REVIEW of REVIEWS

India’s Native States Loyal

Suggestion to Restore Hyderabad to the Nizam, its Native Prince.

R. G. BURTON October 1 1922
REVIEW of REVIEWS

India’s Native States Loyal

Suggestion to Restore Hyderabad to the Nizam, its Native Prince.

R. G. BURTON October 1 1922

India’s Native States Loyal

Suggestion to Restore Hyderabad to the Nizam, its Native Prince.

R. G. BURTON

FAR HAPPIER is the condition of affairs in the native Indian States than that prevailing in the British provinces. In the Indian States, evil-doers are summarily dealt with in the interests of the vast majority of loyal and peaceful inhabitants. The people have not been stirred from their happy contentment nor have they had opened out to them as have the people of British India a vision of the political turmoil and unrest that is presented to them by the institution of Western political systems.

In the National Review Mr. Burton raises the question as to whether it would not be good policy to restore the State of Hyderabad to the Nizam, its hereditary

“There is one State,” he writes, “and that the greatest in the India of our day, which has from time to time been stripped of large territories by methods which it is difficult to justify to-day, however necessary those methods may have seemed to be at the time. The State of Hyderabad at one time embraced extensive regions that have been incorporated with British territory, the most important of which is the Province of Berar, which furnishes, from a political and historical point of view, a concrete example of a territory that might well be returned to its rightful owner.

“The history of Berar presents features of romantic interest. Those features are impressed upon its story during a period that extends back through the centuries as far as the dim age of the reign of the great Asoka.”

Mr Burton then gives a detailed history of the relations of the rulers of Hyderabad with the British from 1759. In 1800 an agreement was made by which British assistance in the protection of the State was assured, and the Nizam or ruler of Hyderabad undertook to supply 9,000

cavalry and 6,000 infantry when occasion arose for action against a common enemy. In 1803 war broke out with the Rajah of Berar but the Nizam’s troops were not of much use and it was due to the British forces that victory was eventually secured and the province of Berar which had originally belonged to the Nizam was restored to him “as a gratuitous concession on the part of the British Government.”

In 1853 a large debt had accumulated due to the British Government as the Nizam had found it impossible to raise the money to pay his troops and this had to be done by the British who now insisted on the province being assigned as security for these payments.

“The assignment of territory,” continues Mr. Burton, “took place under a new treaty concluded in 1853.

“It must be understood that while Berar was ‘assigned’ to the British Government for administration under the orders of the British Resident at Hyderabad. the province remained a part of the Nizam’s dominions.”

“Under the terms of the new treaty the force was reorganized and to a great extent regularized. It had hitherto been largely officered by adventurers having only local rank from the Nizam; these were now eliminated, and the troops were staffed by regular officers, drawn from the three Presidency armies. The force increased in efficiency, and when the mutiny broke out in 1857 it rendered valuable services in the campaign in Central India.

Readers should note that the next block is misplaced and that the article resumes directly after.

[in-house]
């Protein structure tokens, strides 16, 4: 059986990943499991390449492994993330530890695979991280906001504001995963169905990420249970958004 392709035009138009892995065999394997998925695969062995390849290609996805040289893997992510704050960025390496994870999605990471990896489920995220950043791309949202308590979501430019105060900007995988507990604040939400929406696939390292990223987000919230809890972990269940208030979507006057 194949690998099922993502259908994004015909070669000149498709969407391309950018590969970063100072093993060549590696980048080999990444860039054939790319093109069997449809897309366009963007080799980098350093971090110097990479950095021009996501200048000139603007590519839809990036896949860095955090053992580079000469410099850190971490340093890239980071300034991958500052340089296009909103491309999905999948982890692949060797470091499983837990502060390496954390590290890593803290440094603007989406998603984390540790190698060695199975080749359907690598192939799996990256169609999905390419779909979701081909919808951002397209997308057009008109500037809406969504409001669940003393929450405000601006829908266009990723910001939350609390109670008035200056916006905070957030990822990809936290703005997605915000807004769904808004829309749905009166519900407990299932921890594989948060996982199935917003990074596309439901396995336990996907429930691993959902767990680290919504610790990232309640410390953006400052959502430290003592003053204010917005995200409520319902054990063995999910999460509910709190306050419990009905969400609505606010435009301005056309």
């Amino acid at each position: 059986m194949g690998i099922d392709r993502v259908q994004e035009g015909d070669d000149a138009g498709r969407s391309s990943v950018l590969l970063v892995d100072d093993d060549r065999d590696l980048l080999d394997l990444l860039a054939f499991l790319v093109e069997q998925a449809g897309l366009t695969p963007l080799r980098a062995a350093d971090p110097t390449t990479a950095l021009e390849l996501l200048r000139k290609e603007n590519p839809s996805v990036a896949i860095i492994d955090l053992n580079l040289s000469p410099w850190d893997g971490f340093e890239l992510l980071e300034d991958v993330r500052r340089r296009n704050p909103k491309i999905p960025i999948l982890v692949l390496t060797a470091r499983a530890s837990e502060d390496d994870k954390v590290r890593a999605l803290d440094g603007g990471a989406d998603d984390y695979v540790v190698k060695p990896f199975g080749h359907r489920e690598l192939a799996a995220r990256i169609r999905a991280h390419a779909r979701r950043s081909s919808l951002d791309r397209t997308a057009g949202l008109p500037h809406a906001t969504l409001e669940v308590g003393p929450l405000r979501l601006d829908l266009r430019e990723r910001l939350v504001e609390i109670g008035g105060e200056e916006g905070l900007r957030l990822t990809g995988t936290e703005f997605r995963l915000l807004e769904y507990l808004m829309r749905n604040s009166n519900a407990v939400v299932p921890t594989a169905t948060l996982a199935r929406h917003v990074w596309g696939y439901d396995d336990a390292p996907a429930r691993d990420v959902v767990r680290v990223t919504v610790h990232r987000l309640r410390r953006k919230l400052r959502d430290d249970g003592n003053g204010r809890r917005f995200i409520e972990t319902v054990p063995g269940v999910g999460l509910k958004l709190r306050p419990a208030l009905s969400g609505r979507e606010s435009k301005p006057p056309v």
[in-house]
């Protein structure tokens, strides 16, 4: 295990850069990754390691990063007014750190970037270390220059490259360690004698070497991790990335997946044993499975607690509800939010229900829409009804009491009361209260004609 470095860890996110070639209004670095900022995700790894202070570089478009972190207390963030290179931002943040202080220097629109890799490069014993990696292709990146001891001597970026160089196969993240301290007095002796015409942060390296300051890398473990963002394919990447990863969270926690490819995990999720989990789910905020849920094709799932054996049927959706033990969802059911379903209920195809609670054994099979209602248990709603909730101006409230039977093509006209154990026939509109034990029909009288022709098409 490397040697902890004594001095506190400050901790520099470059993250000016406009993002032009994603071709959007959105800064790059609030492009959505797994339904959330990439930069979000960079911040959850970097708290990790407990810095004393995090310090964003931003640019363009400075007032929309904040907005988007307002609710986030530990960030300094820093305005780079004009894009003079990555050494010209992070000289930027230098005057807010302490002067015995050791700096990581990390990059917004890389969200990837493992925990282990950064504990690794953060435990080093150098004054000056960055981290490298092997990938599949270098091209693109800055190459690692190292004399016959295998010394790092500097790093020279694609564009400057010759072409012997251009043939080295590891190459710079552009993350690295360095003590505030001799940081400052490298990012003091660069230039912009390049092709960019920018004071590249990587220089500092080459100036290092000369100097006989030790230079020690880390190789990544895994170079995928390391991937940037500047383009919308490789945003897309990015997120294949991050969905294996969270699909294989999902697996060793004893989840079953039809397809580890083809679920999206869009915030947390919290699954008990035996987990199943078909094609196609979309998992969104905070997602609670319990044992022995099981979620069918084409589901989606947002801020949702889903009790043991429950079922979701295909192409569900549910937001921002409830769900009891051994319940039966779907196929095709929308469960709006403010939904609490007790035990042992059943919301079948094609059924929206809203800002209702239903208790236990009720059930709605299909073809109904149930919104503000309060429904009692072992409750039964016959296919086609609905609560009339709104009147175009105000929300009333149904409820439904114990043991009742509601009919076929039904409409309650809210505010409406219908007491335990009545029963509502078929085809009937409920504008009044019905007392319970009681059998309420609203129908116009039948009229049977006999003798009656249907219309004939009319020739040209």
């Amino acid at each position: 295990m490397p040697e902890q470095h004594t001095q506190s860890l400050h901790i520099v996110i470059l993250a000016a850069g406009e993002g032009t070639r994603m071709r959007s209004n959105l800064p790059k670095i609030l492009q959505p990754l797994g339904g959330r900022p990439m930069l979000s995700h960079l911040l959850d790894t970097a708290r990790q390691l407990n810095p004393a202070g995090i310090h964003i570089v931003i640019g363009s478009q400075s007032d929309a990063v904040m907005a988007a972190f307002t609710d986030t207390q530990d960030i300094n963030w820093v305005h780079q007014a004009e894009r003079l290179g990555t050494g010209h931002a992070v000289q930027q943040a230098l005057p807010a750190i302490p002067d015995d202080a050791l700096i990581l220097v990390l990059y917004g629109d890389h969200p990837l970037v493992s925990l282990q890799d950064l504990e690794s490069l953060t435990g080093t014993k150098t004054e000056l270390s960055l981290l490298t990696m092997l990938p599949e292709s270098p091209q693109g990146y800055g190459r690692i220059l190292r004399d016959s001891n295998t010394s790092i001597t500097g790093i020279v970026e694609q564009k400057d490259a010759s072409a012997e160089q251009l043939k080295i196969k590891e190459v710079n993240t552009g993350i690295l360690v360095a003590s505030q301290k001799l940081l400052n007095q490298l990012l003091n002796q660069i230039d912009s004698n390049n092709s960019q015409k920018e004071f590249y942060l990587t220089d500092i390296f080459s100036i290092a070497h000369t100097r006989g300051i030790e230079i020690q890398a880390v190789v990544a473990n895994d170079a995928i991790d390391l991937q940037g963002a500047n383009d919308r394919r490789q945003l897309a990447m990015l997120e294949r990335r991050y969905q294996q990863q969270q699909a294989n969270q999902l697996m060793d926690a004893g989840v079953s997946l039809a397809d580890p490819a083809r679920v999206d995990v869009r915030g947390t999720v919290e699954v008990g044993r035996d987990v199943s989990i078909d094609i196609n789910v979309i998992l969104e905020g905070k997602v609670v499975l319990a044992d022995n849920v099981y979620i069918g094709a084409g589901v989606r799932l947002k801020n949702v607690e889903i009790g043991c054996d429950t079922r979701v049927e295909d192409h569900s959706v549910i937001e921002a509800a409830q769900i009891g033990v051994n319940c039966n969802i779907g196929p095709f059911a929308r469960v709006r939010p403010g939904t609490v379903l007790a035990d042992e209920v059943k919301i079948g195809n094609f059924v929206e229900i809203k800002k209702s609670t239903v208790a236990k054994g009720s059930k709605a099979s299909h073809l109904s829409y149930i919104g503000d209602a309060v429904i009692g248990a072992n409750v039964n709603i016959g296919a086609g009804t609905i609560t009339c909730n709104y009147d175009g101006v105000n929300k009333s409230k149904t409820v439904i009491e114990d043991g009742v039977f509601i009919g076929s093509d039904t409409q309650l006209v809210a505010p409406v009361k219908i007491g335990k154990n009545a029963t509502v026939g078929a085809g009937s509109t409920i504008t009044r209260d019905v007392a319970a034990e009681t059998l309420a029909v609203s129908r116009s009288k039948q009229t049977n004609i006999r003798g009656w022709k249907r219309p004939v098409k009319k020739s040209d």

“The question of the restoration of the Province of Berar to the Nizam was raised on more than one occasion by the Hyderabad Government, but it was not until 1902 that a fresh agreement was arrived at on the subject, satisfactory to the British Government, but still not fulfilling the aspirations of the Nizam, who desired the restoration of his lost province. “From a pecuniary point of view, the Nizam may have gained by the transaction. although it is doubtful whether any pecuniary consideration would compensate an Indian Prince for the loss of real sovereignty. Previous to the Agreement of 1902 the balance of revenue remitted to the Nizam varied from nothing in some years up to a few lakhs in others; the largest surplus he had ever received was under twenty lakhs, and the average must have been comparatively insignificant. This was partly due to the administration of the province, which was the most lavish and expensive in India, although it is significant that expenditure was greatly reduced as soon as Berar had been leased to the British Government for a fixed annual payment.

“But while the retention of Berar may be justified by historical records and precedents, by a reference to a condition of things that has passed away, by the plea that the Nizam has been placed in a more advantageous pecuniary position by the transaction than he would enjoy were he to administer the State himself, it is difficult to justify it by equity in existing conditions, or for reasons of political expediency.

“The world does not stand still, and in India we have travelled far since 1800, 1853, and even 1902. It would not only be an act of grace, it would be an act of justice, of policy, and of expechency to restore to one whose predecessors have been for more than a hundred and fifty years faithful allies of the British Government, and who rules the largest Mohammedan State in the East, a province which belongs to Hyderabad by tradition, by geographical situation, and by the gratuitous cession of the British Government in 1803. There are in Berar elements which have for many years been actively antagonistic to British rule, and it would be well that they should be placed under a Government that does not parley with sedition and pernicious political agita-